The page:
Difficult to operate in good conditions, the Steamer was often rendered useless in windy or cold conditions. Water lines froze, gas did not vaporize equally, and a good wind could snuff out the burner completely. Dedicated drivers hired mechanics to travel with them and most found they had to fashion parts and modifications to keep their vehicles on the road. Getting a good head of steam up in a cold engine was an arduous task. ´After a couple of hours I finally succeeded in getting the required amount of steam," wrote one novice driver, "but not until I had scorched my eyebrows and hands somewhat. . .”
By September of 1901, two separate models of Toledo Steamers were entered in the first long- distance endurance road rally in U.S. history, from New York to Buffalo. Although the race was cancelled en route due to the news that President William McKinley had been assassinated, a 6.5 hp Toledo, driven by H. Curtis and Grant Rollings, finished the race and earned a third-class certificate after averaging a whopping 4.21 mph. Pleased by Toledo's prospects, ABC announced a few months later that it was moving the headquarters of its automobile division from New York to Toledo and expanding its factory by a third.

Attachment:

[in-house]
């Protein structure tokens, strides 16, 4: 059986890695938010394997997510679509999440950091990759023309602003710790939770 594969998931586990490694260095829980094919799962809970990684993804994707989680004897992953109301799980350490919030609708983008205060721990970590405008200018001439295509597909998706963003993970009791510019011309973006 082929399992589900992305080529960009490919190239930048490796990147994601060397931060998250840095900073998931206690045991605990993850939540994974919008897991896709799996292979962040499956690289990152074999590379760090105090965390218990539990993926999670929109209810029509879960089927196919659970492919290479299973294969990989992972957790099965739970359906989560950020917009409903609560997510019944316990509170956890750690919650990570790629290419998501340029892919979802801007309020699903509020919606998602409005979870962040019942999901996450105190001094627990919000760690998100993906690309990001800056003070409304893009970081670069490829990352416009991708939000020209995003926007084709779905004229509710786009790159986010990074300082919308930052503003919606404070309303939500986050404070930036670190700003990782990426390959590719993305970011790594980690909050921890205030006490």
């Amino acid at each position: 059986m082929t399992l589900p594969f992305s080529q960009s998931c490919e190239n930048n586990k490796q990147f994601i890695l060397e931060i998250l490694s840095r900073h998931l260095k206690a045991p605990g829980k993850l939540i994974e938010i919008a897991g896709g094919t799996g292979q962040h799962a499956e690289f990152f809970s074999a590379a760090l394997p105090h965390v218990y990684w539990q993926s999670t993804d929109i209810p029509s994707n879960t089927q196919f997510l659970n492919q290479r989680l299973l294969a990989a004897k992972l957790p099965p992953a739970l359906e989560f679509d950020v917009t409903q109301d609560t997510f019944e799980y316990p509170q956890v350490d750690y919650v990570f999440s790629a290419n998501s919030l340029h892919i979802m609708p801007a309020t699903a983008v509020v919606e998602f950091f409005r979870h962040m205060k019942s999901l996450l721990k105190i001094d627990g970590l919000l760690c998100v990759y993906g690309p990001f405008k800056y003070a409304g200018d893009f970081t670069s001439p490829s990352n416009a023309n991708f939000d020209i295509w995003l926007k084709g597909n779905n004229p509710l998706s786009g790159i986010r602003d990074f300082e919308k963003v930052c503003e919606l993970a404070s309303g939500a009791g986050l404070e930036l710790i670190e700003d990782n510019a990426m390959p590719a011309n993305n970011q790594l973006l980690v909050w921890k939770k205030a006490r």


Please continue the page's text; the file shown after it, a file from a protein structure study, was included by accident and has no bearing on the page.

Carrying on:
ABC debuted its new line of Toledo Steamers at the Madison Square Garden Auto Show in New York in 1901. Not only did it buy the largest space of any exhibitor at the show, but it conducted a number of publicity stunts. The company drove one of its carriages from Toledo to New York to attend the show. The trip took two weeks. Each day the drivers composed a tale of their adventures and progress and telegraphed it to New York, where they were posted by ABC's exhibit. To show off the rugged construction of its engine, a working model was to be installed at the show and revved up to a screaming 2200 rpms before suddenly engaging the reverse gear. The advertising paid off: trade journals gave the new cars much praise, especially those tortured engines that the leading automobile journal said were "put up in a very substantial and workmanlike manner."